Tuesday, November 19, 2013

Shipping animated turkeys

Last night, I took the kids to go see "Free Birds" before it disappeared from theaters. For those who haven't heard of it, it's an animated movie about how a couple of turkeys go back in time to try and get turkeys off the Thanksgiving menu. It'll never win awards for originality, but it had a certain charm and more than a few laughs, so was worth it for us.

But one aspect disappointed me, if only because it seemed like such a missed opportunity. The turkey sidekick is named Jake, a buff not so bright guy who drags our unwilling hero back in time. Back in 1621, they run into a flock of turkeys, and Jake gets into a macho contest with the chief's son Ranger, another buff not so bright guy. This is played for laughs, though my brain kept seeing romance potential.

Yes, I really did just admit to seeing romance potential between a pair of male animated turkeys.

But hear me out. Jake obviously admires Ranger. He mimics him, all the way until they get into an actual fight. A fight, by the way, that devolves into literal dancing. DANCING. With no embarrassment. Just two guys (okay, turkeys, but male nonetheless), enjoying being physically intimate with another in a way usually reserved for het couples in animation.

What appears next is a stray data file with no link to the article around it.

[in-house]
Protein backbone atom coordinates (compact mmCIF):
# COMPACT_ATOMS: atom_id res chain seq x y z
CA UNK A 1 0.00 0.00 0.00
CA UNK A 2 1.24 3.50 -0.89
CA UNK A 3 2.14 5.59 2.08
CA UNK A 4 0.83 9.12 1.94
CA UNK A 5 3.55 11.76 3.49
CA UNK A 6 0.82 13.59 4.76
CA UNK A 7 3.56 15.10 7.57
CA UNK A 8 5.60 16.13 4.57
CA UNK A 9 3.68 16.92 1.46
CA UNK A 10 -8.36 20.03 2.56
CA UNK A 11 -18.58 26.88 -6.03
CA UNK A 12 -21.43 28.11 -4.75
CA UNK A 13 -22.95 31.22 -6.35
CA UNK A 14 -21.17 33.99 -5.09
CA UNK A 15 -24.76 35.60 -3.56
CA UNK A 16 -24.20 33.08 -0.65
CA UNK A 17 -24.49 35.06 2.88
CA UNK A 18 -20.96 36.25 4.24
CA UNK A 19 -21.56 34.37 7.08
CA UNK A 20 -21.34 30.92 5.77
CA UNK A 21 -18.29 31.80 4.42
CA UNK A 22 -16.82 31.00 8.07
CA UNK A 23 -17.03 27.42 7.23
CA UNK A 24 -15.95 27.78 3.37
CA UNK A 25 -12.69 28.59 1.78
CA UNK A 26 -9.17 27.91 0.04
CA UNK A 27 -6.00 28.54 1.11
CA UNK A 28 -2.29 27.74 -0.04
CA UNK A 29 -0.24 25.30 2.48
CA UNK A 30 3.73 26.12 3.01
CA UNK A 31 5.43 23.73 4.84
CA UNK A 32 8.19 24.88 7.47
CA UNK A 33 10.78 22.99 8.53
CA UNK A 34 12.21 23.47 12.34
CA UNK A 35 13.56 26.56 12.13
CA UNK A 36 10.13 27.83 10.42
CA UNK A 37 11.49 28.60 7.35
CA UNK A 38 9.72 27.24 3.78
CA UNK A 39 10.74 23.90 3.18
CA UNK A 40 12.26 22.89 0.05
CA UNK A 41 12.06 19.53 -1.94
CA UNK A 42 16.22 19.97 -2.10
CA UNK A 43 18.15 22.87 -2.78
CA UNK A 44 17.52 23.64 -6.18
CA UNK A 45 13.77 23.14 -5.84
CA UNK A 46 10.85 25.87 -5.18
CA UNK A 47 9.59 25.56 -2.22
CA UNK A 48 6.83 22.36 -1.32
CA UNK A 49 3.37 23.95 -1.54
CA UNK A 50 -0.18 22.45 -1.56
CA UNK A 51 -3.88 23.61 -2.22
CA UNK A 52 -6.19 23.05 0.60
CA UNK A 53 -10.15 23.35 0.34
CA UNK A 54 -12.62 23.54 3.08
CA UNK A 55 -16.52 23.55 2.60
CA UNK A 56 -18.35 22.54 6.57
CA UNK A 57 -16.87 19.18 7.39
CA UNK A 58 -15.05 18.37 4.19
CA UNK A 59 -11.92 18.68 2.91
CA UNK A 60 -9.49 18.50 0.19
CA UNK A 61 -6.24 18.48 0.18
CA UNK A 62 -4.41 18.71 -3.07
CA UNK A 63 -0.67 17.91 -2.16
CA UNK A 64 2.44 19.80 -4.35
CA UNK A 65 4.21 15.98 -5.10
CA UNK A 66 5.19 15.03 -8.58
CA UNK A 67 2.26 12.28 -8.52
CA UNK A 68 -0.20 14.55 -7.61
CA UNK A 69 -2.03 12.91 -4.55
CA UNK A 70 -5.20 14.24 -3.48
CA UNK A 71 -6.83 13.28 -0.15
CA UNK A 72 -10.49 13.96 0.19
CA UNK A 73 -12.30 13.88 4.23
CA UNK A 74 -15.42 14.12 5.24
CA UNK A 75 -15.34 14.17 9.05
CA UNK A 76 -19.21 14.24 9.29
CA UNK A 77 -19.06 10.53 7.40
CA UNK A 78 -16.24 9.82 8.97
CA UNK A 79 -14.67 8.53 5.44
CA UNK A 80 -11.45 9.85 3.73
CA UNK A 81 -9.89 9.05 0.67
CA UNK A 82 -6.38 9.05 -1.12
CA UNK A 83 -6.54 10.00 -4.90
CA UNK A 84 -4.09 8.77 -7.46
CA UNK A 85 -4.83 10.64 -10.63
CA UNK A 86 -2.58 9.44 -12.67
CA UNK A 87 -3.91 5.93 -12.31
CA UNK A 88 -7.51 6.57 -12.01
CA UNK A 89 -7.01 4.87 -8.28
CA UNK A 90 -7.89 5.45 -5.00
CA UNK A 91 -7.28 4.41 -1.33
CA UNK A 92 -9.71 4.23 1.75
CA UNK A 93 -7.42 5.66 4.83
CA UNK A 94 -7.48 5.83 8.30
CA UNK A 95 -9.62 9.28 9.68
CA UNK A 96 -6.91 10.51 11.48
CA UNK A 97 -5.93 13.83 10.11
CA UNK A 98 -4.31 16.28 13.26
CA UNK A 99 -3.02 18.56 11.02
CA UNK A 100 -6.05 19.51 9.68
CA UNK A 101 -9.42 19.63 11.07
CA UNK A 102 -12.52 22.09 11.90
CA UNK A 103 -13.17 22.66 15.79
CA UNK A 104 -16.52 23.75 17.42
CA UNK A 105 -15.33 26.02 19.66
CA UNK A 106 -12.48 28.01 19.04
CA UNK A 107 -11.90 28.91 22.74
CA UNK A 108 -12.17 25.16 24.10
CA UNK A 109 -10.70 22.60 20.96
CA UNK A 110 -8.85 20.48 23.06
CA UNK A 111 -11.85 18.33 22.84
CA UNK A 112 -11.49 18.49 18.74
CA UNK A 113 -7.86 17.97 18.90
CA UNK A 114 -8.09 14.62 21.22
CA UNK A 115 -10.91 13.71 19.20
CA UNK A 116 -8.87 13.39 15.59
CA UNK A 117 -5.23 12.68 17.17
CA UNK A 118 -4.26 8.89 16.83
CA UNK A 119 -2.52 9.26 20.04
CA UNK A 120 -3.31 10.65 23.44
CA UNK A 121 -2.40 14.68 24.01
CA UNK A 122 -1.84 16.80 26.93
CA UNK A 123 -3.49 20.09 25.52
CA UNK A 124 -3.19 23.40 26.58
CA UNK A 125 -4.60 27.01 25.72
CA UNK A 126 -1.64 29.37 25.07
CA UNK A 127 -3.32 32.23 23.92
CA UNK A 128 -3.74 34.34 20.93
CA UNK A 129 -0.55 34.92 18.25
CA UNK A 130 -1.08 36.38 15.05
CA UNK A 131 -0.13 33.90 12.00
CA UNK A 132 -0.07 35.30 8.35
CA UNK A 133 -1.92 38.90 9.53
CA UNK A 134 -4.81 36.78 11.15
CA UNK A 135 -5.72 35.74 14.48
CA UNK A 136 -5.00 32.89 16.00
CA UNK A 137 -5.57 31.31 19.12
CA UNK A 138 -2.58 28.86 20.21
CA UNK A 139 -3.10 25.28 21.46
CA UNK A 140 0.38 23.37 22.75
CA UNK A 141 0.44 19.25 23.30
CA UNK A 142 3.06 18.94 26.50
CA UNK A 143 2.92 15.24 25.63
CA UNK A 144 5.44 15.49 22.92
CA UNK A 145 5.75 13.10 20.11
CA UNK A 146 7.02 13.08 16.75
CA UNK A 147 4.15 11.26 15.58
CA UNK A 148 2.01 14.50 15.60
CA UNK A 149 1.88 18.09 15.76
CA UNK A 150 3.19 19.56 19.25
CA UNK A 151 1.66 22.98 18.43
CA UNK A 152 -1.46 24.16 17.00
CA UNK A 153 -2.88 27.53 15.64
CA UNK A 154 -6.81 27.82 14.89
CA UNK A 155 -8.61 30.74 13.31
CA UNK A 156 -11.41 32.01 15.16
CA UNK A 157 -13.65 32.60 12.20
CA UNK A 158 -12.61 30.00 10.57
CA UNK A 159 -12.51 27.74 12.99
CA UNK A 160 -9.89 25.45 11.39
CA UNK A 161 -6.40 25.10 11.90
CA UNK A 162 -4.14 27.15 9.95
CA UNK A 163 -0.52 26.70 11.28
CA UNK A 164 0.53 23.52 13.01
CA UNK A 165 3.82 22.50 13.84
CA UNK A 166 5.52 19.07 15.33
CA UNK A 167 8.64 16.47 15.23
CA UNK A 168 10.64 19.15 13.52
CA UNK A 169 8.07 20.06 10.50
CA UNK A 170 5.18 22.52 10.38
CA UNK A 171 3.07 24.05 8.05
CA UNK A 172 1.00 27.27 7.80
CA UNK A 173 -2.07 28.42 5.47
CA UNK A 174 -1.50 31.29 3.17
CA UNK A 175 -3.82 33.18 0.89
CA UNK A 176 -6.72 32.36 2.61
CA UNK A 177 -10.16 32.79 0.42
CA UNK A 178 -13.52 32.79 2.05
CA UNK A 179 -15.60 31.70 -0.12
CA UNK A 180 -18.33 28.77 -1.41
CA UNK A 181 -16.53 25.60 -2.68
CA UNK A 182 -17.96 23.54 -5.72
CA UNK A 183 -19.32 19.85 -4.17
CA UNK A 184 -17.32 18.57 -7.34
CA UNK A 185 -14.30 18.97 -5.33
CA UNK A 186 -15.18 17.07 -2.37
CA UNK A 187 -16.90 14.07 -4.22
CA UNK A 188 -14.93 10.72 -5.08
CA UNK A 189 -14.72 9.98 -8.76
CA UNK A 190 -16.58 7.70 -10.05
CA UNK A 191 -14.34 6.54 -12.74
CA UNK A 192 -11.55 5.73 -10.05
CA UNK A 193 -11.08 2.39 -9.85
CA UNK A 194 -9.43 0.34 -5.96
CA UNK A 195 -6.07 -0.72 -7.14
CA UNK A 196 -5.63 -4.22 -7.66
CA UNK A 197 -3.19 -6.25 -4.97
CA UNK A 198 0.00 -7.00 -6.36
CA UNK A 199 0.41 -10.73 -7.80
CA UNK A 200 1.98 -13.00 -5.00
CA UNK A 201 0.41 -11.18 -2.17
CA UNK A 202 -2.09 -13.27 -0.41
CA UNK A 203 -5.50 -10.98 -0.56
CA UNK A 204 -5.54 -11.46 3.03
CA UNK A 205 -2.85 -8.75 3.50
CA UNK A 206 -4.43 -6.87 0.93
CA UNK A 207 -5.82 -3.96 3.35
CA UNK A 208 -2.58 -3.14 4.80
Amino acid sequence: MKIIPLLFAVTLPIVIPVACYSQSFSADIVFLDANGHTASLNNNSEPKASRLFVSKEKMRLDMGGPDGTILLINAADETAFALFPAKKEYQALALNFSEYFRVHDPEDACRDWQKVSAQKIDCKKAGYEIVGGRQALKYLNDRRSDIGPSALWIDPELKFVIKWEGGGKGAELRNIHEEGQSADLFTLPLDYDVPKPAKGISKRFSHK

They became sorta buddies after that, and their bromance is more than a little adorable. So when it reached the end, I fully expected the movie to take that extra step and have Jake and Ranger ride off into the virtual sunset together (albeit as friends with the rest of it up to our imaginations). Color me disappointed they copped out of that. What could've been a great chance to introduce this potential relationship as normal to kids was wasted.

Plus, Jake and Ranger were totally cheated out of their happy ending.

Am I surprised? Not really. It's still an animated holiday movie, for goodness sake. But it would've been nice to have it go in that direction. With LGBT lifestyles becoming more accepted among the norm, this could've been another step in portraying them as such in mass media.

And if kids-oriented animated holiday films aren't the ideal medium for happy endings, what are?